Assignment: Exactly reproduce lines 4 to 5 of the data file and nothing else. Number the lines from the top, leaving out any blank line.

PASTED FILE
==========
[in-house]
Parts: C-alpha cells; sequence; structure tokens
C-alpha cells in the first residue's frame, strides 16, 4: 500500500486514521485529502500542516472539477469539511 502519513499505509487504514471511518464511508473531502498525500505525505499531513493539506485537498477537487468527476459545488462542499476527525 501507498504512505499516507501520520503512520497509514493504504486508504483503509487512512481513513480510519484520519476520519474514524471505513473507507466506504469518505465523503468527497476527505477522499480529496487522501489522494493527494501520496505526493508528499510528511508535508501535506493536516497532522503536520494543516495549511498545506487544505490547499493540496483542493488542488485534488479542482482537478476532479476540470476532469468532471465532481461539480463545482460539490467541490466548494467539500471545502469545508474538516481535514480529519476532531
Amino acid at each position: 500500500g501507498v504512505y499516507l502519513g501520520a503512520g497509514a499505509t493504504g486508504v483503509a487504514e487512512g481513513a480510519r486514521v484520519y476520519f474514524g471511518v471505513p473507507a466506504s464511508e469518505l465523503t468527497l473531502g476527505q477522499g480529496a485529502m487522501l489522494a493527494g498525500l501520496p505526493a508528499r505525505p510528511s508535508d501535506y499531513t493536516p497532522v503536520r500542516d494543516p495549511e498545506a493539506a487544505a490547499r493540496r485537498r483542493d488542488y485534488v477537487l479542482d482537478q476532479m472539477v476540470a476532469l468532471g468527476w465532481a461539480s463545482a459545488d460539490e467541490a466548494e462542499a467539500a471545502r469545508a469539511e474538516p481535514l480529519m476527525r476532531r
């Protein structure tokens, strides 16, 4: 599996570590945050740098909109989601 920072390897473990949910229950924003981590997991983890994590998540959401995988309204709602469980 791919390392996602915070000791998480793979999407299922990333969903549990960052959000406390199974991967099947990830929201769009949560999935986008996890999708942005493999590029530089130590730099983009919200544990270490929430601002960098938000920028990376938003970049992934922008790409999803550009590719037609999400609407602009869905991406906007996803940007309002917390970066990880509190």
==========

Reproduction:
Amino acid at each position: 500500500g501507498v504512505y499516507l502519513g501520520a503512520g497509514a499505509t493504504g486508504v483503509a487504514e487512512g481513513a480510519r486514521v484520519y476520519f474514524g471511518v471505513p473507507a466506504s464511508e469518505l465523503t468527497l473531502g476527505q477522499g480529496a485529502m487522501l489522494a493527494g498525500l501520496p505526493a508528499r505525505p510528511s508535508d501535506y499531513t493536516p497532522v503536520r500542516d494543516p495549511e498545506a493539506a487544505a490547499r493540496r485537498r483542493d488542488y485534488v477537487l479542482d482537478q476532479m472539477v476540470a476532469l468532471g468527476w465532481a461539480s463545482a459545488d460539490e467541490a466548494e462542499a467539500a471545502r469545508a469539511e474538516p481535514l480529519m476527525r476532531r
């Protein structure tokens, strides 16, 4: 599996570590945050740098909109989601 920072390897473990949910229950924003981590997991983890994590998540959401995988309204709602469980 791919390392996602915070000791998480793979999407299922990333969903549990960052959000406390199974991967099947990830929201769009949560999935986008996890999708942005493999590029530089130590730099983009919200544990270490929430601002960098938000920028990376938003970049992934922008790409999803550009590719037609999400609407602009869905991406906007996803940007309002917390970066990880509190």